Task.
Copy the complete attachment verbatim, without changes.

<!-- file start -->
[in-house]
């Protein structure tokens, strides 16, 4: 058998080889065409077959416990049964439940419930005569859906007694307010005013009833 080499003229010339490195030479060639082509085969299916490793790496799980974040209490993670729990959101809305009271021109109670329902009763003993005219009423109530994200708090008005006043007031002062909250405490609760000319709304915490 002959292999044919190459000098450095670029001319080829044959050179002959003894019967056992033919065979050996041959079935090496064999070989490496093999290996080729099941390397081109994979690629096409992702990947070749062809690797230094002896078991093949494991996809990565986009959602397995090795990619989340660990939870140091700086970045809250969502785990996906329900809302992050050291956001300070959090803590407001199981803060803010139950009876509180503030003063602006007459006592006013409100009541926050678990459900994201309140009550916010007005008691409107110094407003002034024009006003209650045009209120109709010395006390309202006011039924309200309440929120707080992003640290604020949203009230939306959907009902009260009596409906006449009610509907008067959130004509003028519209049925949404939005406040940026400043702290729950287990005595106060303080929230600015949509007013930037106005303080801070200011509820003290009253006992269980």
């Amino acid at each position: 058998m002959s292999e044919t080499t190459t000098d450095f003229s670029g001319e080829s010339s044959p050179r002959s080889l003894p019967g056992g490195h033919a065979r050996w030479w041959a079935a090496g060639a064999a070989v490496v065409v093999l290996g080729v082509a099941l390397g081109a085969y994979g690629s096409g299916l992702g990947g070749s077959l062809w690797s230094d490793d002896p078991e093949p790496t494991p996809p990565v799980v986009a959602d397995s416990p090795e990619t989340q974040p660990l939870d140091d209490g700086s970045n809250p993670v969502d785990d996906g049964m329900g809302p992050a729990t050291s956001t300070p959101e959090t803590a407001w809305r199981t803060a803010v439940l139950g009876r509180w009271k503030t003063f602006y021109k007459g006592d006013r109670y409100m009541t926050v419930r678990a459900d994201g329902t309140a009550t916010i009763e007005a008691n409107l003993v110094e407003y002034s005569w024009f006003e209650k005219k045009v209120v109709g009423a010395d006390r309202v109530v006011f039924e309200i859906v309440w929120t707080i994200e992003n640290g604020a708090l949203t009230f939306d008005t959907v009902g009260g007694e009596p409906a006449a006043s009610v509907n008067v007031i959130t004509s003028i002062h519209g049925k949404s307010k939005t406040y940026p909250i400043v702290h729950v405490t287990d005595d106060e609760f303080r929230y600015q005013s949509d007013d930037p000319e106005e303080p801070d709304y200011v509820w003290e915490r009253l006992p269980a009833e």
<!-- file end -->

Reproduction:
[in-house]
């Protein structure tokens, strides 16, 4: 058998080889065409077959416990049964439940419930005569859906007694307010005013009833 080499003229010339490195030479060639082509085969299916490793790496799980974040209490993670729990959101809305009271021109109670329902009763003993005219009423109530994200708090008005006043007031002062909250405490609760000319709304915490 002959292999044919190459000098450095670029001319080829044959050179002959003894019967056992033919065979050996041959079935090496064999070989490496093999290996080729099941390397081109994979690629096409992702990947070749062809690797230094002896078991093949494991996809990565986009959602397995090795990619989340660990939870140091700086970045809250969502785990996906329900809302992050050291956001300070959090803590407001199981803060803010139950009876509180503030003063602006007459006592006013409100009541926050678990459900994201309140009550916010007005008691409107110094407003002034024009006003209650045009209120109709010395006390309202006011039924309200309440929120707080992003640290604020949203009230939306959907009902009260009596409906006449009610509907008067959130004509003028519209049925949404939005406040940026400043702290729950287990005595106060303080929230600015949509007013930037106005303080801070200011509820003290009253006992269980």
């Amino acid at each position: 058998m002959s292999e044919t080499t190459t000098d450095f003229s670029g001319e080829s010339s044959p050179r002959s080889l003894p019967g056992g490195h033919a065979r050996w030479w041959a079935a090496g060639a064999a070989v490496v065409v093999l290996g080729v082509a099941l390397g081109a085969y994979g690629s096409g299916l992702g990947g070749s077959l062809w690797s230094d490793d002896p078991e093949p790496t494991p996809p990565v799980v986009a959602d397995s416990p090795e990619t989340q974040p660990l939870d140091d209490g700086s970045n809250p993670v969502d785990d996906g049964m329900g809302p992050a729990t050291s956001t300070p959101e959090t803590a407001w809305r199981t803060a803010v439940l139950g009876r509180w009271k503030t003063f602006y021109k007459g006592d006013r109670y409100m009541t926050v419930r678990a459900d994201g329902t309140a009550t916010i009763e007005a008691n409107l003993v110094e407003y002034s005569w024009f006003e209650k005219k045009v209120v109709g009423a010395d006390r309202v109530v006011f039924e309200i859906v309440w929120t707080i994200e992003n640290g604020a708090l949203t009230f939306d008005t959907v009902g009260g007694e009596p409906a006449a006043s009610v509907n008067v007031i959130t004509s003028i002062h519209g049925k949404s307010k939005t406040y940026p909250i400043v702290h729950v405490t287990d005595d106060e609760f303080r929230y600015q005013s949509d007013d930037p000319e106005e303080p801070d709304y200011v509820w003290e915490r009253l006992p269980a009833e």